n English in Africa - Roy Campbell and the cowboy-dandies

Volume 43, Issue 1
  • ISSN : 0376-8902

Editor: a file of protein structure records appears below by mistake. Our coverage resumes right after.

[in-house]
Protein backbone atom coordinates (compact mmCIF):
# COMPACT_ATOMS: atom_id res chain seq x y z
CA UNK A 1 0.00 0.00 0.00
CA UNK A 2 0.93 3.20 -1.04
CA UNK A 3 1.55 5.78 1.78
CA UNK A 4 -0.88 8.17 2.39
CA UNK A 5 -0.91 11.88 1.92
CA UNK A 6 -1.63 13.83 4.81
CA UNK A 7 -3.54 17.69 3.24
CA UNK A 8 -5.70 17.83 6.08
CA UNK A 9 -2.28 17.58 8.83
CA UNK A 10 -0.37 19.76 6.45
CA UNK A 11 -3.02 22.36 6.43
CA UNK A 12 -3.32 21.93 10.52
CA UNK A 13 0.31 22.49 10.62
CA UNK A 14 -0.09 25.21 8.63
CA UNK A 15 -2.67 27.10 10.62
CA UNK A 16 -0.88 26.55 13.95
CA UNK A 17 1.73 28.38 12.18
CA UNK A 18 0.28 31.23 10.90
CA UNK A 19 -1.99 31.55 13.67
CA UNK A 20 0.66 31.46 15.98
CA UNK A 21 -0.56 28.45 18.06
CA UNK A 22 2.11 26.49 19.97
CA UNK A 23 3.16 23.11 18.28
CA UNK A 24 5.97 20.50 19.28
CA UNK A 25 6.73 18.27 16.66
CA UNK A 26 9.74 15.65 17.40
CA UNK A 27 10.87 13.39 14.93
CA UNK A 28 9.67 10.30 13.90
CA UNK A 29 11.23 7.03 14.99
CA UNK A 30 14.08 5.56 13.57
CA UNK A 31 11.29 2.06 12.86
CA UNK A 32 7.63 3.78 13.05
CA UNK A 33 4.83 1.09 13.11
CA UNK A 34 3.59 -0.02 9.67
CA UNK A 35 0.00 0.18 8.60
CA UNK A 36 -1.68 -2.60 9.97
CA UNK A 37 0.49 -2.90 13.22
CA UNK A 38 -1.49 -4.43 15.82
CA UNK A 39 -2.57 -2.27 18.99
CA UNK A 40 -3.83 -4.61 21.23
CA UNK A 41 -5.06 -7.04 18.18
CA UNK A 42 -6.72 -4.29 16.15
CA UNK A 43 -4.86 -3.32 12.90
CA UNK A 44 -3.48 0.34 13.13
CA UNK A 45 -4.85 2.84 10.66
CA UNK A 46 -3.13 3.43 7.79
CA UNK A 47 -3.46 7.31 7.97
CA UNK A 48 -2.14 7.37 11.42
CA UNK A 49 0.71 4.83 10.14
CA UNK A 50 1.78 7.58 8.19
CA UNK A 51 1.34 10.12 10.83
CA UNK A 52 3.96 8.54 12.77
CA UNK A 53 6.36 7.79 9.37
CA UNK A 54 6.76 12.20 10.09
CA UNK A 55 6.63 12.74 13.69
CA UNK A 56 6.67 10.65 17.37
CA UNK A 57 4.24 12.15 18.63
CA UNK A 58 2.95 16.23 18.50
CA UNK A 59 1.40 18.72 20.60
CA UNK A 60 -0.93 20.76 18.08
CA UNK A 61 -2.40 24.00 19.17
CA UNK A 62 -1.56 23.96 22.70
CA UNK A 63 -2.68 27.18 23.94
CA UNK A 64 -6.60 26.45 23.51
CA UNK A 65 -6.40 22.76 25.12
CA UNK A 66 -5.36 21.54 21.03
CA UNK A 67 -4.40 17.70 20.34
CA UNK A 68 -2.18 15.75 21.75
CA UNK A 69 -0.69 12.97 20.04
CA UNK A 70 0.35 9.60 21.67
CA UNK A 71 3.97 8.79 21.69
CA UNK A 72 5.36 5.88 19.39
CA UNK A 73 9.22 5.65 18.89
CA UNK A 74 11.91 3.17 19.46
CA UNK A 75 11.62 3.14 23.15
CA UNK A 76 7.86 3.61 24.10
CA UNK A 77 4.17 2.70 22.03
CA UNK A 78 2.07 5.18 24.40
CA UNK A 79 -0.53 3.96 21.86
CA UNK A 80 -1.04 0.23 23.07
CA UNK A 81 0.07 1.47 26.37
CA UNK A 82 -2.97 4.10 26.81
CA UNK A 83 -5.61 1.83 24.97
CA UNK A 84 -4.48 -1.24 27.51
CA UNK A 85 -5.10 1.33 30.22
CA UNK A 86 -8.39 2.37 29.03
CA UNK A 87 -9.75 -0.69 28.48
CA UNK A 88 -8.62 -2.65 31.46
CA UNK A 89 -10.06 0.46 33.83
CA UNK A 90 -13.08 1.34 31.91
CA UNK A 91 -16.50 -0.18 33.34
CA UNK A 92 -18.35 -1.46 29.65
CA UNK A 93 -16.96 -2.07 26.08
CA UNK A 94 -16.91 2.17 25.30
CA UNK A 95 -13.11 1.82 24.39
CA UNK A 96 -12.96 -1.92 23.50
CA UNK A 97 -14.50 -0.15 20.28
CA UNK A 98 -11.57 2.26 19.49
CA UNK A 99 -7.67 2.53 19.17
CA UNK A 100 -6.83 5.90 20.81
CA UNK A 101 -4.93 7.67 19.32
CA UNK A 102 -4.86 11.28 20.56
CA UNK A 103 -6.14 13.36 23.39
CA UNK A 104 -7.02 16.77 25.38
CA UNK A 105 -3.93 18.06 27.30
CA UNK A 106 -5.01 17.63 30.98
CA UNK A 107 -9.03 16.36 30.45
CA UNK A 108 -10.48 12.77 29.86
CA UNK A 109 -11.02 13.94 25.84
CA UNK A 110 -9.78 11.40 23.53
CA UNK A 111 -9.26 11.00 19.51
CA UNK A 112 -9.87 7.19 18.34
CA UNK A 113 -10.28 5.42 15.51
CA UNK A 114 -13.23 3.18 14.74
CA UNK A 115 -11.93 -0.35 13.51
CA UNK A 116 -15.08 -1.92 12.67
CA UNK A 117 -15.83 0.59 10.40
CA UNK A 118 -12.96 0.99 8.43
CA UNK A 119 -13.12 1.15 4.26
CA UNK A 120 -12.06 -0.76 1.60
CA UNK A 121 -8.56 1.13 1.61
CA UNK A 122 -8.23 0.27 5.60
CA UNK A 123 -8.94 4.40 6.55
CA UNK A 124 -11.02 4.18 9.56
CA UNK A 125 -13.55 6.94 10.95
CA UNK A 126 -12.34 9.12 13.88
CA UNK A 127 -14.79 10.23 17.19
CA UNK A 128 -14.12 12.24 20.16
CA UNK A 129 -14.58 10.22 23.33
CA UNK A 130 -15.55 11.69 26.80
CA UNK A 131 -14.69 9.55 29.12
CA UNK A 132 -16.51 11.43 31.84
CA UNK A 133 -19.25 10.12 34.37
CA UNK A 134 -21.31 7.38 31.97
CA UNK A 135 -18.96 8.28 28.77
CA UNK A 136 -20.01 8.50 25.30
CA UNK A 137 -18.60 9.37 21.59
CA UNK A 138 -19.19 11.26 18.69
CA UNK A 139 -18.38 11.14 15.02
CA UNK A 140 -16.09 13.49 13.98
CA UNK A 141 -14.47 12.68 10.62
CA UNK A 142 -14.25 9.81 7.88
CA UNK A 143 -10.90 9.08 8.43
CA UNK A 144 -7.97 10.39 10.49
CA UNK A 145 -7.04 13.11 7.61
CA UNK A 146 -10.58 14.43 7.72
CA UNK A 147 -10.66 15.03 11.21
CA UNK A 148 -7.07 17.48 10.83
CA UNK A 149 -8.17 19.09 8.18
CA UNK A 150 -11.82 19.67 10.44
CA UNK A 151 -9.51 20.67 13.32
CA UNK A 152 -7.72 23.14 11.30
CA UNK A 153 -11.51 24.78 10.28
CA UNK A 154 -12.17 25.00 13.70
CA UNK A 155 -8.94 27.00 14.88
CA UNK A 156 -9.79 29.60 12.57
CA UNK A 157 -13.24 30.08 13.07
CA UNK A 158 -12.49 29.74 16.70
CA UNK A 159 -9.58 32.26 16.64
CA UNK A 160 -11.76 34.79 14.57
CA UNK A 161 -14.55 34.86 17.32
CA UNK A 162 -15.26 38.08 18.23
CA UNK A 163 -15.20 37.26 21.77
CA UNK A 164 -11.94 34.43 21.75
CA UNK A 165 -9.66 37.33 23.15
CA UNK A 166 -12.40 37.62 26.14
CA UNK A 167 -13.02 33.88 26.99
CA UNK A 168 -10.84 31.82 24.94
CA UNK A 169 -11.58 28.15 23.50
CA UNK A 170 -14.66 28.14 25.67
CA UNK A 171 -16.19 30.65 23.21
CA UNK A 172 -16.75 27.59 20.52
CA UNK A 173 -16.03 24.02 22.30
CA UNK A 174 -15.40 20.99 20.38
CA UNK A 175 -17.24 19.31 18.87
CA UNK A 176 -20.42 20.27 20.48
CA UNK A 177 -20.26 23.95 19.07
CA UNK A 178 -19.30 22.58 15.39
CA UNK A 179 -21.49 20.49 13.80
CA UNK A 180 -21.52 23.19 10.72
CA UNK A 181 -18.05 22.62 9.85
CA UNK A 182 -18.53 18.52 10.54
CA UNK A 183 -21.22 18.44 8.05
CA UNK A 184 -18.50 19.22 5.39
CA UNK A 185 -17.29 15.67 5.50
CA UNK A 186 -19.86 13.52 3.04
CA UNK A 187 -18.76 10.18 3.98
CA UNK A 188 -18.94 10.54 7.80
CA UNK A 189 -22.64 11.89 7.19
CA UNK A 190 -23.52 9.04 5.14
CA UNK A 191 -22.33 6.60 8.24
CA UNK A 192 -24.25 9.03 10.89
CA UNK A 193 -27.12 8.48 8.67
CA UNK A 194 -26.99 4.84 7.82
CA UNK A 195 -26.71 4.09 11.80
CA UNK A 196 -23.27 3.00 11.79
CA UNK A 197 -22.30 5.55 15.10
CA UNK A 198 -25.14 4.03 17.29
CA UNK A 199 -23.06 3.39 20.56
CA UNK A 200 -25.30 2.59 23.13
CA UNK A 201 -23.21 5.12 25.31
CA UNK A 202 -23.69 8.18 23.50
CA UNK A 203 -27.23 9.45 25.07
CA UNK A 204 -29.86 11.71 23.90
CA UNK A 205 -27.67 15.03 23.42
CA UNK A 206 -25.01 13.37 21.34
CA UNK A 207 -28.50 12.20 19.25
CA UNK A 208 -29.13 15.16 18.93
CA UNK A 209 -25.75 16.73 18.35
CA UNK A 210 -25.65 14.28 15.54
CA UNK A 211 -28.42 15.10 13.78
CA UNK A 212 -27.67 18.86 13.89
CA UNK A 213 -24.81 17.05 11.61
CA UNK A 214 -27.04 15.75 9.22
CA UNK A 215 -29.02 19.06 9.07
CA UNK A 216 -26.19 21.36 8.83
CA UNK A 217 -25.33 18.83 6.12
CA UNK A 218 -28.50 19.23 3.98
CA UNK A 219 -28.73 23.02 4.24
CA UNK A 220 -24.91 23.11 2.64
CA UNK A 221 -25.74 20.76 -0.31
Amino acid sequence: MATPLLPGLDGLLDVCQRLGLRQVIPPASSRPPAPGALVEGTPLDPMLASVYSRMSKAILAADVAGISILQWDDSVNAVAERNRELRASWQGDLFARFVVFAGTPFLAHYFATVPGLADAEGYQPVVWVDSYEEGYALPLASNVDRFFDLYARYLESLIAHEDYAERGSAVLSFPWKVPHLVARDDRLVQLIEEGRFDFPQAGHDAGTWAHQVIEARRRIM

With reference to Roy Campbell's notion of an "equestrian nation", this essay argues that the figure of the cowboy in Campbell's poetry should be read in light of a London cultural scene in the early post-First World War period in which two Modernist performative traditions drew together. The first of these is the energetic celebration of declining "Western" frontiers in popular culture through Western film, Western fiction, and rodeo performances, while the second tradition is that of Anglo-European dandyism. Thus, while Campbell's vision of an equestrian "brotherhood" appears to have colonial roots, I argue that it functions as a generalised ideal, abstracted from a real history of colonialism. Campbell's poetic cowboys are hybrid, labile figures who display spectacular, and apparently redemptive, masculine energy. These figures, I suggest, are emblematic of a Modernist preoccupation, shared with the "dandy-writers" of the nineteenth century, with the place of individual distinction in the face of the levelling effects of bourgeois and democratic social life. I argue that Campbell's hypermasculinist performances, both personal and poetic, should thus be read as dramatising a typically Modernist symbiosis between the figures of the apparently unrefined frontiersman, and the metropolitan sophisticate.

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